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Title: A grounded theory approach exploring men's access to IAPT services and accounts of psychological help seeking
Author: Fisk, Gemma
Awarding Body: University of Surrey
Current Institution: University of Surrey
Date of Award: 2013
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Background: Men are considered to be reluctant to seek help for their psychological distress, with men within the age ranges of 35 to 49 years old considered to be particularly vulnerable in tenns of their mental health (Her Majesty's Government, 2011; Moller-Leimkuhler, 2002). To date research has largely focused on trying to understand men's reluctance to utilise mental health services, resulting in a paucity of research exploring what men do to cope with psychological distress instead of accessing mental health services alongside how men overcome barriers to psychological help-seeking. This research aimed to explore the accounts of psychological distress and the pathways into IAPT services for men between the ages of35 to 49 years old. Method: Men within the age ranges of 35 years to 49 years who had been referred to an IAPT service were the target population. In-depth semi-structured interviews conducted with 11 men, obtained detailed narratives of episodes of mental distress and accounts of psychological help-seeking. An abbreviated version of GroW1ded Theory was adopted using the framework provided by Channaz (2006). Results: Stigma and endorsement of masculinity scripts informed the men's decisions at various stages of the pathway into psychological help-seeking and engaging with help-receipt. Disparaging or encouraging commentary from within social support networks played an important part in psychological help-seeking. The men's perception of the severity of their mental health symptoms alongside their perception of the risks of not seeking psychological help impacted on whether psychological help-seeking was initiated. GP communication style was highlighted as important in determining whether the men's mental health problems were recognised. Contribution to the Field: This research bridges an important gap in understanding how masculinity scripts, stigma and social support networks inform men's decision making around psychological help-seeking. This' research provides a tentative conceptual framework which outlines how men between the ages of 35 and 49 years old come to engage in psychological help-seeking, Clinical and research implications raised by this research are discussed.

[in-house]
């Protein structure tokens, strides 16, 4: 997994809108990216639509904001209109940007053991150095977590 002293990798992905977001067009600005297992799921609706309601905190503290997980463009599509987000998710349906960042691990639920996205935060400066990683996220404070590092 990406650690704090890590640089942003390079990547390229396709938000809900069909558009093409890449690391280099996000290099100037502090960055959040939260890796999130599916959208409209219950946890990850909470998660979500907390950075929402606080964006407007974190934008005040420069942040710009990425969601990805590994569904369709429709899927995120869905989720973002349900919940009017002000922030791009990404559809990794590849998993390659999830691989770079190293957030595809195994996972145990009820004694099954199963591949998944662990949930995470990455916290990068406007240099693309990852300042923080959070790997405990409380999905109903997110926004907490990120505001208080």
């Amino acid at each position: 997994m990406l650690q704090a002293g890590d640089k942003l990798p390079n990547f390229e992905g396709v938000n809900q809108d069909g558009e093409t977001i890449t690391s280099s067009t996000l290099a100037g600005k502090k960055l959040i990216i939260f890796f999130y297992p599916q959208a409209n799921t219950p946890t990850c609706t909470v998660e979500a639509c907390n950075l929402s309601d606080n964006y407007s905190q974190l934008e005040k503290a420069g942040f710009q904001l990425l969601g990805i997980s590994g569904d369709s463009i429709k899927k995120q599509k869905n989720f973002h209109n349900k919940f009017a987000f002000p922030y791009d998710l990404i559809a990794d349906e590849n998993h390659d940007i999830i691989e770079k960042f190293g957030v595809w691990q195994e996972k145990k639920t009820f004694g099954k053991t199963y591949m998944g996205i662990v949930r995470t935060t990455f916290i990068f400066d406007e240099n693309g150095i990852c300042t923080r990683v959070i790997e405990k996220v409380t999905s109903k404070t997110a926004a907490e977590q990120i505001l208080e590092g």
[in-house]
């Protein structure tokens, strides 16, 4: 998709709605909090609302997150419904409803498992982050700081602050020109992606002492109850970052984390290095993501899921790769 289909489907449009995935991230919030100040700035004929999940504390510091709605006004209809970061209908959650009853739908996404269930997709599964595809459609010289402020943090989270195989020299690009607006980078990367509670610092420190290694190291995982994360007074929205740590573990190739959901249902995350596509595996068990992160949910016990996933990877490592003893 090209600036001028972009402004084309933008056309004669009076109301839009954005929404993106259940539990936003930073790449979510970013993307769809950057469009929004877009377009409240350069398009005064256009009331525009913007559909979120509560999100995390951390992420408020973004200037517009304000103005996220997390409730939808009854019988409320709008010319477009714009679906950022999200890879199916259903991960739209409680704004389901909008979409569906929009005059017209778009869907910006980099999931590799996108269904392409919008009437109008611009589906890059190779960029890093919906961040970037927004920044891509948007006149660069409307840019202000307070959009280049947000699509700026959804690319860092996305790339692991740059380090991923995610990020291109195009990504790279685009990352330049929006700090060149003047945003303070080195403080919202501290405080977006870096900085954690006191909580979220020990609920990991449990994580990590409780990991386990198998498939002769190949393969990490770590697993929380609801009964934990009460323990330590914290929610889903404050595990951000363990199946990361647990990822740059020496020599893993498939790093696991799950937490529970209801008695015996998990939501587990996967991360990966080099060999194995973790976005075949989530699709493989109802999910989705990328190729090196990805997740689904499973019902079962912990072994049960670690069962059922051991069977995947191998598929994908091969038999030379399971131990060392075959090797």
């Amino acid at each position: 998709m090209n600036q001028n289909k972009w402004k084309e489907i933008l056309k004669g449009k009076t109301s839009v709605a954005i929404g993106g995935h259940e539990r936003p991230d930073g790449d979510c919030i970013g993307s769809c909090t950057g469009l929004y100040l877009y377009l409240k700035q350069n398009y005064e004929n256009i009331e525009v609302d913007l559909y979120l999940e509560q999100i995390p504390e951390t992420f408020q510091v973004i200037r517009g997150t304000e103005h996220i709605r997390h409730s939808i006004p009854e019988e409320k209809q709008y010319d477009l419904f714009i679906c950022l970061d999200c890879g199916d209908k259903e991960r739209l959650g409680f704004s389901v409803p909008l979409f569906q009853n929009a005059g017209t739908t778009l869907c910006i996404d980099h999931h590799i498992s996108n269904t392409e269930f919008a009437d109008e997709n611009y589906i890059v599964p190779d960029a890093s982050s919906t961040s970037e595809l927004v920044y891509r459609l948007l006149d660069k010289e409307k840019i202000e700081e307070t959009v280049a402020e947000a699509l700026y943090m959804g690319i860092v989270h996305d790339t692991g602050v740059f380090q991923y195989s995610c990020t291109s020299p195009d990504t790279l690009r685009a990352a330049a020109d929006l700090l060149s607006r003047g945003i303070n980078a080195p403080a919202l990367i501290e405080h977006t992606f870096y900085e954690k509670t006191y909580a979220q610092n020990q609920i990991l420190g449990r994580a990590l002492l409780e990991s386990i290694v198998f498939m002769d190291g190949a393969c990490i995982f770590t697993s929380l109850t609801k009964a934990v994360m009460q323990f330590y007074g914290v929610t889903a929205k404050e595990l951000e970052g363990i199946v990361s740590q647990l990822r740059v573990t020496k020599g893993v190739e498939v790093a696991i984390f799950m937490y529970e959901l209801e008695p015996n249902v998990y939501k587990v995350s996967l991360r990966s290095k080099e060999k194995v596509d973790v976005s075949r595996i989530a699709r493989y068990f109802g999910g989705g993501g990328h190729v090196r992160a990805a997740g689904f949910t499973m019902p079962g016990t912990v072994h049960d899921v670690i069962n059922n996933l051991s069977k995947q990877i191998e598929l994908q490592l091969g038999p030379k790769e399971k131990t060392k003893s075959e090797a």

Supervisor: Not available Sponsor: Not available
Qualification Name: Thesis (D.Psych.) Qualification Level: Doctoral
EThOS ID:  DOI: Not available